Writing a Big Data history of music

Stephen Rose, Sandra Tuppen, Loukia Drosopoulou

Research output: Contribution to journalArticlepeer-review


This article introduces the project A Big Data History of Music, which aimed to unlock the bibliographical data held by research libraries in order to create new research opportunities for musicologists. The project cleaned and enhanced aspects of the British Library catalogues of printed and manuscript music, which are now available as open data. It also experimented with the analysis and visualisation of the British Library datasets and the RISM inventories of printed and manuscript music. The article shows how quantitative analysis of these datasets can expose long-term historical trends, such as the rise and fall of music printing in 16th- and 17th-century Europe. Data analysis and visualisation also facilitates research on the dissemination and canonisation of specific composers (as shown by case-studies on Palestrina and Purcell) and on changing trends in genres, scoring and ethnic colourings in music (as shown by a case-study on ‘Scottish’ music).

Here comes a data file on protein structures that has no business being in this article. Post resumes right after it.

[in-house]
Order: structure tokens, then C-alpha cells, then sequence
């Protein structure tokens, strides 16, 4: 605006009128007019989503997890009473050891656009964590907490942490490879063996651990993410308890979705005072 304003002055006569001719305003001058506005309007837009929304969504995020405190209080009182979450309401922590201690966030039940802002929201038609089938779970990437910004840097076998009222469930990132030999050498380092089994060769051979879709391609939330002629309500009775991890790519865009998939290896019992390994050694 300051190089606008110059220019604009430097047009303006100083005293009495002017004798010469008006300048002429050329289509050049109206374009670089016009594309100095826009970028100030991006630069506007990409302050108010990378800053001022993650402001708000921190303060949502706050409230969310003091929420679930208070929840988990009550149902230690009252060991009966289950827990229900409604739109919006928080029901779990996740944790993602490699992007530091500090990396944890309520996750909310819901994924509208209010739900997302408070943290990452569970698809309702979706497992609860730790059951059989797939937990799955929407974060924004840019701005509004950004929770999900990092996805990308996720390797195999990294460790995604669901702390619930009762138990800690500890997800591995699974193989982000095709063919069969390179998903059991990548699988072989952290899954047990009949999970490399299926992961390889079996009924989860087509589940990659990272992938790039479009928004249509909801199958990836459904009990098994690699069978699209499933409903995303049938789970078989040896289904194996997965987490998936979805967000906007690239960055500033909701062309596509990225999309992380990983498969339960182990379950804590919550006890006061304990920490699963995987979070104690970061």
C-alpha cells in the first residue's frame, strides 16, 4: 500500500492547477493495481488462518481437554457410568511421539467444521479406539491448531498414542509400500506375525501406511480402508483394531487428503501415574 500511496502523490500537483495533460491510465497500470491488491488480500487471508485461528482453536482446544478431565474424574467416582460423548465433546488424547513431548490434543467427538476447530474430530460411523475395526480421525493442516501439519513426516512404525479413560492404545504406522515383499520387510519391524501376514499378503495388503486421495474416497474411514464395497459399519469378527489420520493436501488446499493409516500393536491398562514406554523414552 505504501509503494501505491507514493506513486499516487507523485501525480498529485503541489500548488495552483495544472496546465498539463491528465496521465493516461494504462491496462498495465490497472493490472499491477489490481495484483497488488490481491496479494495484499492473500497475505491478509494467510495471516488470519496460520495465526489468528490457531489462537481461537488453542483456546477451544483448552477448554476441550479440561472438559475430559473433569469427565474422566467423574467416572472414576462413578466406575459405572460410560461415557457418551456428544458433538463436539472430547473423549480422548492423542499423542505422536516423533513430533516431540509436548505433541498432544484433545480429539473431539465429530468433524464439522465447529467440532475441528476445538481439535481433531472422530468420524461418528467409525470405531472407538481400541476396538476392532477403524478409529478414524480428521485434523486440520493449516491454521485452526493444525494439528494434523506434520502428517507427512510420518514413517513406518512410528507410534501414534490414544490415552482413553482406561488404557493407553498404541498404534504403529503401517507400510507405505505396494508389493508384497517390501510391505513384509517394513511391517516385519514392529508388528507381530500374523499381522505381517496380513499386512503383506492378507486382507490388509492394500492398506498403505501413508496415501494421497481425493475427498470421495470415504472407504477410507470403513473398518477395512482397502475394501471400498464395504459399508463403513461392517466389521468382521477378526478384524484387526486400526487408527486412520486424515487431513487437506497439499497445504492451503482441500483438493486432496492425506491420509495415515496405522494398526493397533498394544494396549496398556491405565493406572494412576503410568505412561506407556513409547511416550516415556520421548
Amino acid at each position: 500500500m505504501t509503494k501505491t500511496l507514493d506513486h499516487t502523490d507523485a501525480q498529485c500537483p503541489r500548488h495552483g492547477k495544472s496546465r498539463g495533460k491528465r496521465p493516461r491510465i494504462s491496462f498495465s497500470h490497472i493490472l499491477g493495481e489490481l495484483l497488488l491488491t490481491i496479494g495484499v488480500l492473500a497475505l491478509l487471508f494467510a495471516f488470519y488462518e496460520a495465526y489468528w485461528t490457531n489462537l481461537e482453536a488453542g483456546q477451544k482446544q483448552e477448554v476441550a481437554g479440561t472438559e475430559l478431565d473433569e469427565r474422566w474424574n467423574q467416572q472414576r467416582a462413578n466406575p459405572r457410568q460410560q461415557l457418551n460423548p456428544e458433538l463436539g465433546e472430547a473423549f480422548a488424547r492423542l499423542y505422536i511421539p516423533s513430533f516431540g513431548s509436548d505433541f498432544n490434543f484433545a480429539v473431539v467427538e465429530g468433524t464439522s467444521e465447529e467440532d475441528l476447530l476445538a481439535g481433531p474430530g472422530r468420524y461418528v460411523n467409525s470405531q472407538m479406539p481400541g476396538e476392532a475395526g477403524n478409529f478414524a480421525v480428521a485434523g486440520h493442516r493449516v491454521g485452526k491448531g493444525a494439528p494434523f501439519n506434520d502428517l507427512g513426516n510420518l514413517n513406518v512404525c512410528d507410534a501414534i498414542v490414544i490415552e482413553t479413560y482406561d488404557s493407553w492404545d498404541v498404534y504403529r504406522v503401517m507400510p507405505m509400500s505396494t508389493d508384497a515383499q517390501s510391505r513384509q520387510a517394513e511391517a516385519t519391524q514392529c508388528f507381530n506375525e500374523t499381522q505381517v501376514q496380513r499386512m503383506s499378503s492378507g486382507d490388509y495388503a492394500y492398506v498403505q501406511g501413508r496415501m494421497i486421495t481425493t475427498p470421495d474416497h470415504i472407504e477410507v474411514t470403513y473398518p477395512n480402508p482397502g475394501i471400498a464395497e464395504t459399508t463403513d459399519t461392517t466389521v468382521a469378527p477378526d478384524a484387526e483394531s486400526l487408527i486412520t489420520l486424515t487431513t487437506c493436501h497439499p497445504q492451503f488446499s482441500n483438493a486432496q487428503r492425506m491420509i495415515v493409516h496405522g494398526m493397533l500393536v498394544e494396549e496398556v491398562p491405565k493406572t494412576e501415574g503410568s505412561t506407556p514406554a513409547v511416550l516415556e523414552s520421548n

Keywords: quantitative analysis; big data; network diagram; visualisation; RISM; music-printing; Palestrina; Purcell; Scottish; Venice
Original languageEnglish
Pages (from-to)649-660
Number of pages12
JournalEarly Music
Issue number4
Early online date3 Sept 2015
Publication statusPublished - 1 Nov 2015

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